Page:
My ‘new’ normal is pretty much the same as my ‘previous’ normal, except now I do more things wearing a mask.  I also had to become more patient with my husband and find projects form him to do so I could get things done at home! One invited talk will now be presented virtually as a meeting was revived to continue virtually. For outreach activities, I have given virtual presentations to high school students via Zoom; who doesn't want to learn about reproduction after being stuck at home, right? Since our ability to host hands-on labs was curtailed, we are developing a few instructional videos for teachers and students so they can still learn the concepts and see the science. All in all, the strategy of practicing patience, knowing opportunities will continue either as they were or as a new normal, has been most useful albeit difficult at times.

Have you gained any valuable lessons from being in quarantine? 

Some of the most valuable lessons I learned are a) that the world and our local environment are such better places when we help each other and not let politics shade our view of working together to get through this time; b) many things that seemed so important were not really so; c) take one day at a time; d) keeping in regular contact with loved ones makes every day joyful; e) regularly express appreciation to everyone who makes your job run smoothly, from the animal technicians, surgeons, administrative assistants, lab team members and Department chairs and Directors who have to do so much more red tape than we do.

What expectations have you had to let go or remove from your daily activities and position? 

I had to let go of my expectations that I could work as efficiently at home as I do in my office, I can’t!!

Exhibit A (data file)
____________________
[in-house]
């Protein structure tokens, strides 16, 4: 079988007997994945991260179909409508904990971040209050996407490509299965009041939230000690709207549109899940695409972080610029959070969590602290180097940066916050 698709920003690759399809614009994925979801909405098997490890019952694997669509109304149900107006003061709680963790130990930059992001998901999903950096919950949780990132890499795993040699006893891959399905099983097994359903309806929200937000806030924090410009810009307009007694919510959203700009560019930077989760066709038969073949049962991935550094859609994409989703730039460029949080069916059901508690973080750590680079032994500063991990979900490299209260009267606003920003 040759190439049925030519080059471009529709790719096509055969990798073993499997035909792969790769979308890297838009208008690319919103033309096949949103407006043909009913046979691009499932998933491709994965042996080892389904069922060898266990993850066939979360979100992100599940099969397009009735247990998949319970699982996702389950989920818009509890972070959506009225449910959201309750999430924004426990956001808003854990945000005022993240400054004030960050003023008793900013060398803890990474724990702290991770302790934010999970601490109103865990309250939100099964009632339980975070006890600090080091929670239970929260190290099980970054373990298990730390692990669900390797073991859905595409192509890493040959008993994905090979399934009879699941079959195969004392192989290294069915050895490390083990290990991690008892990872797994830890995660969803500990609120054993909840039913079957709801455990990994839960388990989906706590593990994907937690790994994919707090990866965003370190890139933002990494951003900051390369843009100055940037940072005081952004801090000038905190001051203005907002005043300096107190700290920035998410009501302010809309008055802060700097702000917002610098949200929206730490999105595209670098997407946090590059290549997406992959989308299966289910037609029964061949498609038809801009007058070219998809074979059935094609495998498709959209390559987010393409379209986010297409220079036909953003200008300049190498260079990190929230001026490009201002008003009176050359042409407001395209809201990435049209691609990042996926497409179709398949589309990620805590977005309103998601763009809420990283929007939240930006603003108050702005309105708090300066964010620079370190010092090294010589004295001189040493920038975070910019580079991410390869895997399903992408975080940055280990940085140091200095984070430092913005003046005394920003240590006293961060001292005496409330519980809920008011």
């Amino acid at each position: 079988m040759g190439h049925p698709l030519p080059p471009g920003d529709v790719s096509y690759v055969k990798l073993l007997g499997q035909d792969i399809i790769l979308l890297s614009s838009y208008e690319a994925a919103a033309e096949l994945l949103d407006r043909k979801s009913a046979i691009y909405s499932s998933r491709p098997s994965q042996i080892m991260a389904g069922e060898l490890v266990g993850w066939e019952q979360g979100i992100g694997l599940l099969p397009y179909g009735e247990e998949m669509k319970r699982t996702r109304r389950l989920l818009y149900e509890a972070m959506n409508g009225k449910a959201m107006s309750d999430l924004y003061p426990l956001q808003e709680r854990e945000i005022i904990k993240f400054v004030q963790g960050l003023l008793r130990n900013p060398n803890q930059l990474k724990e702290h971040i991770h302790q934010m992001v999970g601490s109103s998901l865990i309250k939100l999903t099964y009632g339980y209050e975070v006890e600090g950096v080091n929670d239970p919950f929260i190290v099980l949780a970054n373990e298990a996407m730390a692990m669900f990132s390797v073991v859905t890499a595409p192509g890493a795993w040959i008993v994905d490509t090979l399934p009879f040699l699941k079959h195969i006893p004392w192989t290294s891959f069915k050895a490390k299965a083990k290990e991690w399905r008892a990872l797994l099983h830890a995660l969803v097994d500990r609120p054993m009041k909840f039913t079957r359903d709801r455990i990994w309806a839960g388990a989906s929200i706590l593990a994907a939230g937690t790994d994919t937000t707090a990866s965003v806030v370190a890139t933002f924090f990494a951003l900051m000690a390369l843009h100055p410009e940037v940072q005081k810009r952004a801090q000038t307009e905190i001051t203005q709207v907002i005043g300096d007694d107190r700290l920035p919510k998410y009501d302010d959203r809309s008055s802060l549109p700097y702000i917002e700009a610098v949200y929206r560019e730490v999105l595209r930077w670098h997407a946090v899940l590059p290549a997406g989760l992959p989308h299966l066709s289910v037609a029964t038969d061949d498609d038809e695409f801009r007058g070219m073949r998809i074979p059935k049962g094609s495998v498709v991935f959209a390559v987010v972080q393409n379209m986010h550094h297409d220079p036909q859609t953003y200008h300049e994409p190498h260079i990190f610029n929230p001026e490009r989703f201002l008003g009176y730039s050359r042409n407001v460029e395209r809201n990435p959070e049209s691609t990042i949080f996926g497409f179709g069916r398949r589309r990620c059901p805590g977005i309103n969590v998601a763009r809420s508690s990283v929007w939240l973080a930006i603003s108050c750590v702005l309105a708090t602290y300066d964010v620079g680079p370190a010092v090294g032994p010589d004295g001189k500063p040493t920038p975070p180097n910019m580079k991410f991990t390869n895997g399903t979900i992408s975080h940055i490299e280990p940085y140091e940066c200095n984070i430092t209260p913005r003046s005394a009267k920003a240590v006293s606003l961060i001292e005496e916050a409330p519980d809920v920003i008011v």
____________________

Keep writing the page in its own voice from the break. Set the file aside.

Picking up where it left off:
How have you stayed connected with friends and family during this time? 

Phone calls, text messages, and family Zoom get-togethers – we play JackBox every Friday night together.  We also had our adult children go grocery shopping for us since we are in that dreaded ‘aging’ population.  I filled plastic Easter eggs wearing gloves and a mask for all of our grandchildren, and we distributed baskets from afar, talking to the grandkids through our car windows.  A dear colleague of mine in New York City sent me a monkey that she crocheted by hand, wearing a surgical mask; this makes me smile every day!!  I named her Macacarona and she will be our lab mascot moving forward.

What will you do differently once you return to your position?

I will appreciate my team so much more!!  I will need to catch up on manuscript writing.

What are you most excited to do once the pandemic has cleared? 

I am most excited about getting to hug my grandchildren and my family members, and have family dinners together.  And I am excited to VOTE in the next election.

How has being a woman in science affected your experiences and/or position during quarantine?

Being a woman in science, I have had numerous conversations with family and friends about the importance of analyzing actual data rather than believing everything said in the news media or on internet sites, of going to proper sources for information.  There was a lot of misguided anxiety as well as a lot of ‘sugar-coating’ of studies that we discussed together.

What words of inspiration would you like to share to other women in science and the future generation of women in science? 

Be patient, concentrate on the things you can control.  Remember, your MOMMA had to wait 9 MONTHS before she could hug you, and we are only 2.5 months into Covid days…